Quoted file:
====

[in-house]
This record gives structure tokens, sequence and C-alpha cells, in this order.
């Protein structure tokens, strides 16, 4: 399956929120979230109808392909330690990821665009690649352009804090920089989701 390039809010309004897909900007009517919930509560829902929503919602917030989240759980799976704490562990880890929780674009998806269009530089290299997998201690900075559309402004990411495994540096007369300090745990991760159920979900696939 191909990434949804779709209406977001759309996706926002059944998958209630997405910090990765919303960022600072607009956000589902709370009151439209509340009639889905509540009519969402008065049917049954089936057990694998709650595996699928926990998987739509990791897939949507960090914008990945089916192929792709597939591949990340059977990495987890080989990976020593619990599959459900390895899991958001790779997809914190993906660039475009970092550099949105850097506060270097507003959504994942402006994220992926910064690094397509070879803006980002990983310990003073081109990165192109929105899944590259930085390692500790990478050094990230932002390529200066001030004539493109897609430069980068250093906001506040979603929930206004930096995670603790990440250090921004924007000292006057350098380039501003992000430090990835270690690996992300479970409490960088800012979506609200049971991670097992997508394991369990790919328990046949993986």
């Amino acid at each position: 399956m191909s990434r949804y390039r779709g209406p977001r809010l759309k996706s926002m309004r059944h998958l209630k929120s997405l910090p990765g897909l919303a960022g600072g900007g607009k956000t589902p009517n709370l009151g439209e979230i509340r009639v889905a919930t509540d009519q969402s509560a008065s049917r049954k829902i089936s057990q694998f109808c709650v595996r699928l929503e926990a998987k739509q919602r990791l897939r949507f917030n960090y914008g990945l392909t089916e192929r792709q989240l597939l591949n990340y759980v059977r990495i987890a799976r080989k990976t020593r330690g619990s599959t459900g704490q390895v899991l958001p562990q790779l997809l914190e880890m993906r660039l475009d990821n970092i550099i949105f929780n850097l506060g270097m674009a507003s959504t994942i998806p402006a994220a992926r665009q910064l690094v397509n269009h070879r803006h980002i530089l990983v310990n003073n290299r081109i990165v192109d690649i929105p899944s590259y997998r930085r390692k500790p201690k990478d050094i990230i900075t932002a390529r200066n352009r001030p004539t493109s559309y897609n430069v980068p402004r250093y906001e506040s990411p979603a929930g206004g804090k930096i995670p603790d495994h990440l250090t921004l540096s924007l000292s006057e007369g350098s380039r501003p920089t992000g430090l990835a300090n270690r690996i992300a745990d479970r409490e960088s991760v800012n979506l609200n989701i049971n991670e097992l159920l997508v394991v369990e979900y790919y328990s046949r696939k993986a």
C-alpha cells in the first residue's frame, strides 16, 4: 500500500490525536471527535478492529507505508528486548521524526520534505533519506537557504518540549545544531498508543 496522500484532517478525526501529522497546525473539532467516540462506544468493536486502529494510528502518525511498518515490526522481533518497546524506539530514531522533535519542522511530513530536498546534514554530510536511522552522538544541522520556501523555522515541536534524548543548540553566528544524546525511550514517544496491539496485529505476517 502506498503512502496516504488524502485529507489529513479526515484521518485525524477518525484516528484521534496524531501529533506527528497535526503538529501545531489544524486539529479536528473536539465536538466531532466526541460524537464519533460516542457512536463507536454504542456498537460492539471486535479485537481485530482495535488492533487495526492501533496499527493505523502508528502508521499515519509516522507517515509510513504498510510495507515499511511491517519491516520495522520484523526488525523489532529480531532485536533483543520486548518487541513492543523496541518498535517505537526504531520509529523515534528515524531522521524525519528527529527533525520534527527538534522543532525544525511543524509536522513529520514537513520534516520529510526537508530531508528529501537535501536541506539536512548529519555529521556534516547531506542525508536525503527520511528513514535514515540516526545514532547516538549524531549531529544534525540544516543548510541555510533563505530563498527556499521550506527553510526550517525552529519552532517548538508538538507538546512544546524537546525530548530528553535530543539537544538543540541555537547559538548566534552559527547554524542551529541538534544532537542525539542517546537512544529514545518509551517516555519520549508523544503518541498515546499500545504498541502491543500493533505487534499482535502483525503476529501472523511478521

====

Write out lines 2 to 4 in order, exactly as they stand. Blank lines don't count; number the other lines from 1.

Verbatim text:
This record gives structure tokens, sequence and C-alpha cells, in this order.
């Protein structure tokens, strides 16, 4: 399956929120979230109808392909330690990821665009690649352009804090920089989701 390039809010309004897909900007009517919930509560829902929503919602917030989240759980799976704490562990880890929780674009998806269009530089290299997998201690900075559309402004990411495994540096007369300090745990991760159920979900696939 191909990434949804779709209406977001759309996706926002059944998958209630997405910090990765919303960022600072607009956000589902709370009151439209509340009639889905509540009519969402008065049917049954089936057990694998709650595996699928926990998987739509990791897939949507960090914008990945089916192929792709597939591949990340059977990495987890080989990976020593619990599959459900390895899991958001790779997809914190993906660039475009970092550099949105850097506060270097507003959504994942402006994220992926910064690094397509070879803006980002990983310990003073081109990165192109929105899944590259930085390692500790990478050094990230932002390529200066001030004539493109897609430069980068250093906001506040979603929930206004930096995670603790990440250090921004924007000292006057350098380039501003992000430090990835270690690996992300479970409490960088800012979506609200049971991670097992997508394991369990790919328990046949993986």
């Amino acid at each position: 399956m191909s990434r949804y390039r779709g209406p977001r809010l759309k996706s926002m309004r059944h998958l209630k929120s997405l910090p990765g897909l919303a960022g600072g900007g607009k956000t589902p009517n709370l009151g439209e979230i509340r009639v889905a919930t509540d009519q969402s509560a008065s049917r049954k829902i089936s057990q694998f109808c709650v595996r699928l929503e926990a998987k739509q919602r990791l897939r949507f917030n960090y914008g990945l392909t089916e192929r792709q989240l597939l591949n990340y759980v059977r990495i987890a799976r080989k990976t020593r330690g619990s599959t459900g704490q390895v899991l958001p562990q790779l997809l914190e880890m993906r660039l475009d990821n970092i550099i949105f929780n850097l506060g270097m674009a507003s959504t994942i998806p402006a994220a992926r665009q910064l690094v397509n269009h070879r803006h980002i530089l990983v310990n003073n290299r081109i990165v192109d690649i929105p899944s590259y997998r930085r390692k500790p201690k990478d050094i990230i900075t932002a390529r200066n352009r001030p004539t493109s559309y897609n430069v980068p402004r250093y906001e506040s990411p979603a929930g206004g804090k930096i995670p603790d495994h990440l250090t921004l540096s924007l000292s006057e007369g350098s380039r501003p920089t992000g430090l990835a300090n270690r690996i992300a745990d479970r409490e960088s991760v800012n979506l609200n989701i049971n991670e097992l159920l997508v394991v369990e979900y790919y328990s046949r696939k993986a």